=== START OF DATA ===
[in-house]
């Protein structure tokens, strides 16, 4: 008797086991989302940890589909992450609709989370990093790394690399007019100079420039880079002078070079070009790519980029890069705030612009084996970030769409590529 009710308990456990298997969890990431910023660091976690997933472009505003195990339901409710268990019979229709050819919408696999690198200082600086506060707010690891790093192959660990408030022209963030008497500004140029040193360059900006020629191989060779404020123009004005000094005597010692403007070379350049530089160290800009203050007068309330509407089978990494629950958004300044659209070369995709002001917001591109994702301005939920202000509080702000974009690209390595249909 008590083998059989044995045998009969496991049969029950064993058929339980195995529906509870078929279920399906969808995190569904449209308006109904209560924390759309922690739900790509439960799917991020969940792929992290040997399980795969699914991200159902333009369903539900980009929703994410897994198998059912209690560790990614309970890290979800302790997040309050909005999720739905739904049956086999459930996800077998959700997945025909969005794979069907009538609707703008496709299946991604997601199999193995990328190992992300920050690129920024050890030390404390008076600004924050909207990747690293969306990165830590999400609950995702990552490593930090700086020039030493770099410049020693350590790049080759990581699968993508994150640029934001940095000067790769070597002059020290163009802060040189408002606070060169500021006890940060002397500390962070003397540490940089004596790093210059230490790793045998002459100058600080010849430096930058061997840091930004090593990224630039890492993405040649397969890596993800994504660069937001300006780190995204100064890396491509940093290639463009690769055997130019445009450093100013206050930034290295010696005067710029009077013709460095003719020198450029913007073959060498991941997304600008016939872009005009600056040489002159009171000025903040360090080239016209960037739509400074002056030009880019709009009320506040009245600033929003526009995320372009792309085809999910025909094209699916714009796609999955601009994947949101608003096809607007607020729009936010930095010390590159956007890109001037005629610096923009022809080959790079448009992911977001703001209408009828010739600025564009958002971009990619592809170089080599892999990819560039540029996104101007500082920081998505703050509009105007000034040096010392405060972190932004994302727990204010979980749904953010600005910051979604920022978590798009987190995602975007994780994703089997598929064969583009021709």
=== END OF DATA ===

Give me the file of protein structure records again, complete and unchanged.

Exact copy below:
[in-house]
């Protein structure tokens, strides 16, 4: 008797086991989302940890589909992450609709989370990093790394690399007019100079420039880079002078070079070009790519980029890069705030612009084996970030769409590529 009710308990456990298997969890990431910023660091976690997933472009505003195990339901409710268990019979229709050819919408696999690198200082600086506060707010690891790093192959660990408030022209963030008497500004140029040193360059900006020629191989060779404020123009004005000094005597010692403007070379350049530089160290800009203050007068309330509407089978990494629950958004300044659209070369995709002001917001591109994702301005939920202000509080702000974009690209390595249909 008590083998059989044995045998009969496991049969029950064993058929339980195995529906509870078929279920399906969808995190569904449209308006109904209560924390759309922690739900790509439960799917991020969940792929992290040997399980795969699914991200159902333009369903539900980009929703994410897994198998059912209690560790990614309970890290979800302790997040309050909005999720739905739904049956086999459930996800077998959700997945025909969005794979069907009538609707703008496709299946991604997601199999193995990328190992992300920050690129920024050890030390404390008076600004924050909207990747690293969306990165830590999400609950995702990552490593930090700086020039030493770099410049020693350590790049080759990581699968993508994150640029934001940095000067790769070597002059020290163009802060040189408002606070060169500021006890940060002397500390962070003397540490940089004596790093210059230490790793045998002459100058600080010849430096930058061997840091930004090593990224630039890492993405040649397969890596993800994504660069937001300006780190995204100064890396491509940093290639463009690769055997130019445009450093100013206050930034290295010696005067710029009077013709460095003719020198450029913007073959060498991941997304600008016939872009005009600056040489002159009171000025903040360090080239016209960037739509400074002056030009880019709009009320506040009245600033929003526009995320372009792309085809999910025909094209699916714009796609999955601009994947949101608003096809607007607020729009936010930095010390590159956007890109001037005629610096923009022809080959790079448009992911977001703001209408009828010739600025564009958002971009990619592809170089080599892999990819560039540029996104101007500082920081998505703050509009105007000034040096010392405060972190932004994302727990204010979980749904953010600005910051979604920022978590798009987190995602975007994780994703089997598929064969583009021709």